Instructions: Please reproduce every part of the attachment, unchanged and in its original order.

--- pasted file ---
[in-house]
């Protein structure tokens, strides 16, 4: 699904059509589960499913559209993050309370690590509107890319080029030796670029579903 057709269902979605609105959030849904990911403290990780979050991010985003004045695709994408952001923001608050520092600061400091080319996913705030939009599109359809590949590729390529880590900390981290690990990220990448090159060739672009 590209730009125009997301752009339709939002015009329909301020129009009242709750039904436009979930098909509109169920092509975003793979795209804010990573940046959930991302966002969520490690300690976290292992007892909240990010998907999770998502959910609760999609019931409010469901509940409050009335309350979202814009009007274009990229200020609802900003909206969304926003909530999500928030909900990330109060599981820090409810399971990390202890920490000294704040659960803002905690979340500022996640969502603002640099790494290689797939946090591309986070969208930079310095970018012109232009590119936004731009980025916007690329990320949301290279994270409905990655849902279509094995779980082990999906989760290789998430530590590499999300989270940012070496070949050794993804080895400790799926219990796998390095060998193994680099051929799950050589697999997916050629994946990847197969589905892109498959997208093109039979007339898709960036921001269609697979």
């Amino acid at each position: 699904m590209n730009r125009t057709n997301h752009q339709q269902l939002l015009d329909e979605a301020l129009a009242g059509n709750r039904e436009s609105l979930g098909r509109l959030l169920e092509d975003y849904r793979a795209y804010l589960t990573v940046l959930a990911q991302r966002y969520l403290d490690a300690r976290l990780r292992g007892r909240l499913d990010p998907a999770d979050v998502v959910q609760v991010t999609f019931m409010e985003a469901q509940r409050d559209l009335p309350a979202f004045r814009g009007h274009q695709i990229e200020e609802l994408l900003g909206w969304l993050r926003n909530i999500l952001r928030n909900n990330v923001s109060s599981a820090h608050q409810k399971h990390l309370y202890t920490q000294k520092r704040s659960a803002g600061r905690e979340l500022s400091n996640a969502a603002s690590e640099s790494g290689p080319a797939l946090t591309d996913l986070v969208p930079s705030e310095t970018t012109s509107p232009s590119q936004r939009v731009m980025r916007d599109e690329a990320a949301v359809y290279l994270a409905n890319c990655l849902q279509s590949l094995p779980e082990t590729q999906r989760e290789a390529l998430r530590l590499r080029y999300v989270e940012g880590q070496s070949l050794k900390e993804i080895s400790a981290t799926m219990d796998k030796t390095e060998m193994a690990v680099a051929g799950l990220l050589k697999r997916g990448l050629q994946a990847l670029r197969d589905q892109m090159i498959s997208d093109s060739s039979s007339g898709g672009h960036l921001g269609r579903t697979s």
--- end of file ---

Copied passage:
[in-house]
């Protein structure tokens, strides 16, 4: 699904059509589960499913559209993050309370690590509107890319080029030796670029579903 057709269902979605609105959030849904990911403290990780979050991010985003004045695709994408952001923001608050520092600061400091080319996913705030939009599109359809590949590729390529880590900390981290690990990220990448090159060739672009 590209730009125009997301752009339709939002015009329909301020129009009242709750039904436009979930098909509109169920092509975003793979795209804010990573940046959930991302966002969520490690300690976290292992007892909240990010998907999770998502959910609760999609019931409010469901509940409050009335309350979202814009009007274009990229200020609802900003909206969304926003909530999500928030909900990330109060599981820090409810399971990390202890920490000294704040659960803002905690979340500022996640969502603002640099790494290689797939946090591309986070969208930079310095970018012109232009590119936004731009980025916007690329990320949301290279994270409905990655849902279509094995779980082990999906989760290789998430530590590499999300989270940012070496070949050794993804080895400790799926219990796998390095060998193994680099051929799950050589697999997916050629994946990847197969589905892109498959997208093109039979007339898709960036921001269609697979």
């Amino acid at each position: 699904m590209n730009r125009t057709n997301h752009q339709q269902l939002l015009d329909e979605a301020l129009a009242g059509n709750r039904e436009s609105l979930g098909r509109l959030l169920e092509d975003y849904r793979a795209y804010l589960t990573v940046l959930a990911q991302r966002y969520l403290d490690a300690r976290l990780r292992g007892r909240l499913d990010p998907a999770d979050v998502v959910q609760v991010t999609f019931m409010e985003a469901q509940r409050d559209l009335p309350a979202f004045r814009g009007h274009q695709i990229e200020e609802l994408l900003g909206w969304l993050r926003n909530i999500l952001r928030n909900n990330v923001s109060s599981a820090h608050q409810k399971h990390l309370y202890t920490q000294k520092r704040s659960a803002g600061r905690e979340l500022s400091n996640a969502a603002s690590e640099s790494g290689p080319a797939l946090t591309d996913l986070v969208p930079s705030e310095t970018t012109s509107p232009s590119q936004r939009v731009m980025r916007d599109e690329a990320a949301v359809y290279l994270a409905n890319c990655l849902q279509s590949l094995p779980e082990t590729q999906r989760e290789a390529l998430r530590l590499r080029y999300v989270e940012g880590q070496s070949l050794k900390e993804i080895s400790a981290t799926m219990d796998k030796t390095e060998m193994a690990v680099a051929g799950l990220l050589k697999r997916g990448l050629q994946a990847l670029r197969d589905q892109m090159i498959s997208d093109s060739s039979s007339g898709g672009h960036l921001g269609r579903t697979s």